Boral TruExterior Trim — A First Look
Production builders try the composite building material and conclude that it is competitive with traditional wood options.
The FHB House has been our first experience with Boral TruExterior Siding and Trim. Because I hadn’t used the product before, I called up our local supplier to hear his thoughts on it. He said, “Most of our high-end contractors are using it exclusively.” This was both reassuring to hear and left me wondering what I was missing out on.
Boral trim products are available in standard sizes, like wood products. For the fascia, we used 1×8 and a 1×4 shadow board to give the fascia some dimension. The soffits consisted of 1×12 on the non-vented sides, such as the rakes, and a combination of two 1x5s with a vent strip in the middle on the eaves where the roof assembly is vented. Corner boards and window and door trim are 5/4 material.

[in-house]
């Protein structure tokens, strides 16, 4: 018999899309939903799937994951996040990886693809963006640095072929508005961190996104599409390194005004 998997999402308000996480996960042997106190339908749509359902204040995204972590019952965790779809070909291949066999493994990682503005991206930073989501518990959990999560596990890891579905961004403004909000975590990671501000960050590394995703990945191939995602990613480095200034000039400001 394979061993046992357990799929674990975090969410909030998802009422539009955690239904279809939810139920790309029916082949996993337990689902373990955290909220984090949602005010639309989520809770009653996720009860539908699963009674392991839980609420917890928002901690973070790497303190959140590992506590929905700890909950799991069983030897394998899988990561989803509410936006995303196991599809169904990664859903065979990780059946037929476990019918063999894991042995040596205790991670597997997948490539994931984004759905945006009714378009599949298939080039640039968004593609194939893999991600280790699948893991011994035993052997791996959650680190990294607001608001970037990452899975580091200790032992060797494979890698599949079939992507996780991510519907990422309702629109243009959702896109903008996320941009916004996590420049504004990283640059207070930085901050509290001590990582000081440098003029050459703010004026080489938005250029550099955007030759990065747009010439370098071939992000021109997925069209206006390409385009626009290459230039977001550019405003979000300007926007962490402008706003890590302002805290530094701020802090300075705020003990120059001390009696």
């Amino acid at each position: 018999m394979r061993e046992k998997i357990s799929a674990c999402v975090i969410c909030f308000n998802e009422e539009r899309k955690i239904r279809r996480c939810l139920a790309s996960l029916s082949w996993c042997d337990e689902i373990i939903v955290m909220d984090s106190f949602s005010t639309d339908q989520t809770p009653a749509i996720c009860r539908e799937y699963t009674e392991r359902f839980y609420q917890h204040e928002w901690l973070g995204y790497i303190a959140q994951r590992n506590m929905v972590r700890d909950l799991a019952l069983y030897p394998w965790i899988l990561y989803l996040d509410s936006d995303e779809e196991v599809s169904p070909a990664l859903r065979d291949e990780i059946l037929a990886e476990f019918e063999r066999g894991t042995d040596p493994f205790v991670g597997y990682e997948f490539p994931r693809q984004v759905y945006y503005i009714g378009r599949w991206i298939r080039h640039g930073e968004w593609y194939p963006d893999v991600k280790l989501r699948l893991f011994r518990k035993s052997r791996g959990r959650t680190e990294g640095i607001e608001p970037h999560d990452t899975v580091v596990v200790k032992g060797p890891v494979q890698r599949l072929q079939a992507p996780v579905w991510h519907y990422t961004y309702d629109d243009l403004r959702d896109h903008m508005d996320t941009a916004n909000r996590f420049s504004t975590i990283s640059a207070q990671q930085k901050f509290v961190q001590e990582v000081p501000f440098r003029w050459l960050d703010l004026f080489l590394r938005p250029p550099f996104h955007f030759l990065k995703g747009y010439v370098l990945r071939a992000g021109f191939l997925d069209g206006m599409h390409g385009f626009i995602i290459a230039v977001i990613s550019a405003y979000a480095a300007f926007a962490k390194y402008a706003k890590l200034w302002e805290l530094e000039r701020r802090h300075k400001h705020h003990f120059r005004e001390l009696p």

The product is composed of over 70% recycled material, which makes a nice fit for this development of net zero, sustainable homes where the FHB House is located. No special tooling is required to work with it, either. However, we have learned that it’s important to take an air compressor and regularly blow out tools like the chop saw and table saw. The dust from cutting Boral is extremely fine and can cause damage to tools if proper care is not taken along the way.
We chose to screw and plug the trim for an added touch, and I must say, it looks very sharp. It took the same amount of time as if we had trimmed the house with wood. Another nice feature is that the cut ends do not need to be primed, according to the literature.
It’s important to wear a dust mask and eye protection because of the material and fineness of the dust when it is cut. Long runoff tables on either side of the saws are helpful as well, because the product is about as stiff as a half-cooked piece of spaghetti. Taking the time to properly set up a cut station will make the process much smoother!